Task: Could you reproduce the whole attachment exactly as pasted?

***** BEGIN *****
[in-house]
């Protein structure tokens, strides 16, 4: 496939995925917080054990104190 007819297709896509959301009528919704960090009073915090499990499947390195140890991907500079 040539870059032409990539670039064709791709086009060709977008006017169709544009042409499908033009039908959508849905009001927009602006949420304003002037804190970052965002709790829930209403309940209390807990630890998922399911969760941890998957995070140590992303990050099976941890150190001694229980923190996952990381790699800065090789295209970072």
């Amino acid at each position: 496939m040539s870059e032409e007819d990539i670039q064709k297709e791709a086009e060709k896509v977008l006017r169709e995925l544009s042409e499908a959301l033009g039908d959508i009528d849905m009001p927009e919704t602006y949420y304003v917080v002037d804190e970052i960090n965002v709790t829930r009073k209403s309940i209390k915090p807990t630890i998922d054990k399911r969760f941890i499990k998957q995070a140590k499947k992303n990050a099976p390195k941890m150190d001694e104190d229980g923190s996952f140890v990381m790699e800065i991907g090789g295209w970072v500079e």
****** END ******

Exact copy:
[in-house]
């Protein structure tokens, strides 16, 4: 496939995925917080054990104190 007819297709896509959301009528919704960090009073915090499990499947390195140890991907500079 040539870059032409990539670039064709791709086009060709977008006017169709544009042409499908033009039908959508849905009001927009602006949420304003002037804190970052965002709790829930209403309940209390807990630890998922399911969760941890998957995070140590992303990050099976941890150190001694229980923190996952990381790699800065090789295209970072």
């Amino acid at each position: 496939m040539s870059e032409e007819d990539i670039q064709k297709e791709a086009e060709k896509v977008l006017r169709e995925l544009s042409e499908a959301l033009g039908d959508i009528d849905m009001p927009e919704t602006y949420y304003v917080v002037d804190e970052i960090n965002v709790t829930r009073k209403s309940i209390k915090p807990t630890i998922d054990k399911r969760f941890i499990k998957q995070a140590k499947k992303n990050a099976p390195k941890m150190d001694e104190d229980g923190s996952f140890v990381m790699e800065i991907g090789g295209w970072v500079e």